Louise and George Shaneybrook hold a photo that George, an amatuer photographer, shot as the space shuttrle Challenger exploded after liftoff at Cape Canaveral 30 years ao. The couple were on vacation at the time.
Louise and George Shaneybrook hold a photo that George, an amatuer photographer, shot as the space shuttrle Challenger exploded after liftoff at Cape Canaveral 30 years ao. The couple were on vacation at the time. (Brian Krista / Baltimore Sun Media Group)

During major events in history, "everybody remembers where they were," says Lutherville resident George Shaneybrook, 83.

For example, when President John F. Kennedy was assassinated on Nov. 22, 1963, Shaneybrook was listening to the news in his car radio while hunting bear in Snowshoe, Pa.


It was so cold that his mustache froze, "and I didn't get the bear," he said.

He once saw a total solar eclipse while vacationing in Aruba, although he and his wife, Louise, can't remember the year.

"You kind of forget some things," he said.

Another example has more immediacy and poignancy today — the 30th anniversary of the explosion of the space shuttle Challenger, in which a crew of seven astronauts was killed, including payload specialist Sharon Christa McAuliffe, known as Christa, a former teacher in Prince George's County, who was selected from among 11,000 applicants to be the first teacher in space.

The Shaneybrooks were watching at Cape Canaveral, Florida, on Jan. 28, 1986, as the Challenger lifted off to big applause from a large crowd in the grandstands, many of them children there to cheer McAuliffe, then an American history and English teacher at Concord High School in New Hampshire, who had previously taught history and civics at Thomas Johnson Middle School, in Lanham, Md.

At the middle school that fateful day, a large banner was hung, saying, "Good luck, Christa."

Also killed in the explosion were payload specialist Gregory Jarvis, mission commander Francis (Dick) Scobee, pilot Mike Smith and mission specialists Judith Resnik, Ronald McNair and Ellison Onizuka.

Shaneybrook wrote the launch date on the cover of a commemorative magazine, "A Tribute to America's Space Heroes," that he bought as a souvenir in the gift shop, along with a snap-together model of the Challenger that still sits in its original box, never assembled.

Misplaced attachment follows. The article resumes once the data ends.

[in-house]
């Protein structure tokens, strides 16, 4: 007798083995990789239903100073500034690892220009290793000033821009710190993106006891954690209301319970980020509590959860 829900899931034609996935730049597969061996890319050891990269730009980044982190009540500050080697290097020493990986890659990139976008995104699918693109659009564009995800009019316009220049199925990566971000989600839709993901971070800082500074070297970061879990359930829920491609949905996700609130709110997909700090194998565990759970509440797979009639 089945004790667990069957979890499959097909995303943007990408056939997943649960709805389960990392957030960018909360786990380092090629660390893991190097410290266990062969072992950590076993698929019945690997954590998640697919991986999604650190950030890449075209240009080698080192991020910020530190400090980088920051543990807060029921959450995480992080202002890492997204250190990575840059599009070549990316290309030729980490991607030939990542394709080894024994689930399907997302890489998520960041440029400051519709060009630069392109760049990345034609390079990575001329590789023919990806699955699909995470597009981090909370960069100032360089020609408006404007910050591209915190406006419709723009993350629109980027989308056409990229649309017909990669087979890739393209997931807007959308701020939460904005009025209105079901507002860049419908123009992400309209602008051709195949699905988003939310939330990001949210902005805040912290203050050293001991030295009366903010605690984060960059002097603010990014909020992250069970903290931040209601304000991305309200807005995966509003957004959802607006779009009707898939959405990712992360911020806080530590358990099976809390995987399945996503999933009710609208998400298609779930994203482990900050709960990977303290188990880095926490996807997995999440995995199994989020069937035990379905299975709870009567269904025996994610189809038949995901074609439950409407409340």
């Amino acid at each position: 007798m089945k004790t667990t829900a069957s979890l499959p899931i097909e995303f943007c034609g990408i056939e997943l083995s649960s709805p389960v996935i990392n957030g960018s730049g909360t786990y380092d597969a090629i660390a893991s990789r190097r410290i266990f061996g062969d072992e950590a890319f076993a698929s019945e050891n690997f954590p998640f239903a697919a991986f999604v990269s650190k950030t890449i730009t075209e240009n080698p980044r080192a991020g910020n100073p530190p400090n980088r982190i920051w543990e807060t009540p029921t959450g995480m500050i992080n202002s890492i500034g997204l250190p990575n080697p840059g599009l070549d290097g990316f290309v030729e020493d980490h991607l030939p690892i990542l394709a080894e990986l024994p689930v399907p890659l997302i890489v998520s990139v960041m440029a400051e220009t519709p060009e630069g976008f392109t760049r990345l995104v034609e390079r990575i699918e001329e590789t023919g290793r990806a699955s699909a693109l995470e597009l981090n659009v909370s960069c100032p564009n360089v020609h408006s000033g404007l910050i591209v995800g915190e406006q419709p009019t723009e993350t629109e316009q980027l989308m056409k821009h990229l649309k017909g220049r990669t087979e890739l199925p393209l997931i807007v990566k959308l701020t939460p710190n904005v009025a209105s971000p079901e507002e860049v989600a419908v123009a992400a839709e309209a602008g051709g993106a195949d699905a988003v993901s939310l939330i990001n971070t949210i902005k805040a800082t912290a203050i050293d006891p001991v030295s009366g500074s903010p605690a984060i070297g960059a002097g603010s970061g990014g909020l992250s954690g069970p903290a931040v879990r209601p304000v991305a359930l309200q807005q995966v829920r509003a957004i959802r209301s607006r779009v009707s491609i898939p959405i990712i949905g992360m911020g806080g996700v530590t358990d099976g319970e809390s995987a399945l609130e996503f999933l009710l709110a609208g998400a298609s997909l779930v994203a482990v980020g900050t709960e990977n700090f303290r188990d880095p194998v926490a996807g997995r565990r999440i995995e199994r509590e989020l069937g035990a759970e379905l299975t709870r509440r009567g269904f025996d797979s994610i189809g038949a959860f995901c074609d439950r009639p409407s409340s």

Seventy three seconds after liftoff, the shuttle blew up in the sky, eliciting dead silence from the crowd.

"That shut everybody up," Shaneybrook recalled, sitting at his kitchen table on Broadway Road, in Lutherville. "You could hear a pin drop."

Children began to sob as officials announced "a major malfunction," later determined to be the failure of a rubber O-ring in a rocket booster at liftoff. They closed all roads around the launch site, stranding the crowd for several hours.

"It was scary," Louise Shaneybrook said. "Everybody thought it was going to go smoothly — and it didn't."

The day was supposed to be a happy one for George Shaneybrook, a landscaper, and his wife, a stay-at-home mother of five, who did the books for her husband's business. They were on vacation in Daytona Beach, headed for the Florida Keys, when they heard about the upcoming launch and drove 75 miles in unseasonably cold weather to Cape Canaveral.

"We said, 'Hell, we have nothing else to do,' " George Shaneybrook remembers.


When they got there, "Everyone was jolly," he said. As the shuttle lifted off, officials delivered constant updates on its altitude and speed.

"It was getting up some speed," Shaneybrook said. The amateur photographer took pictures of the Challenger as it rose — and then as it exploded, a photo that is framed on a wall in his home.

"Everyone was so sad," he said. In an instant, joy had turned to sorrow.

"You snapped your fingers and it was over," Shaneybrook said. As a witness to history, "Nothing could be as personal as that."

He and his wife went on to the Keys, but the incident cast a pall over their vacation.

"It kind of ruined it," he said. "I'd try to go to bed at night, but it was a hard thing not to think about."

Their son, Fred, now 51 and a mortgage banker, who lives next door to his parents, was a junior majoring in business at the University of Maryland in College Park when the accident happened.

"I just remember it was on TV," he said. "Everybody was sitting there and it was kind of sad."

He knew at the time that his parents were in Florida, but doesn't think he knew then that they had gone to Cape Canaveral to watch the launch.

Three decades later, it's all part of history for the Shaneybrooks, who sat at their kitchen table on the eve of the anniversary, with the commemorative magazine and model in front of them, along with a commemorative emblem and copies of the Miami Herald and the Baltimore Evening Sun, their front pages filled with news of the tragedy.

"I just dug them out the other day," George Shaneybrook said.

Now long retired and indulging his hobbies of gardening and woodworking, Shaneybrook doesn't dwell on the painful memories of that long-ago day. But he knows the media will be publicizing the anniversary and said he is interested to see some of the coverage and refresh his memory on some of the details.

He can't quite explain his continuing fascination with such a morbid moment in history.

"I don't know why," he said. "But I do want to see it. I guess it reminds me of something sad."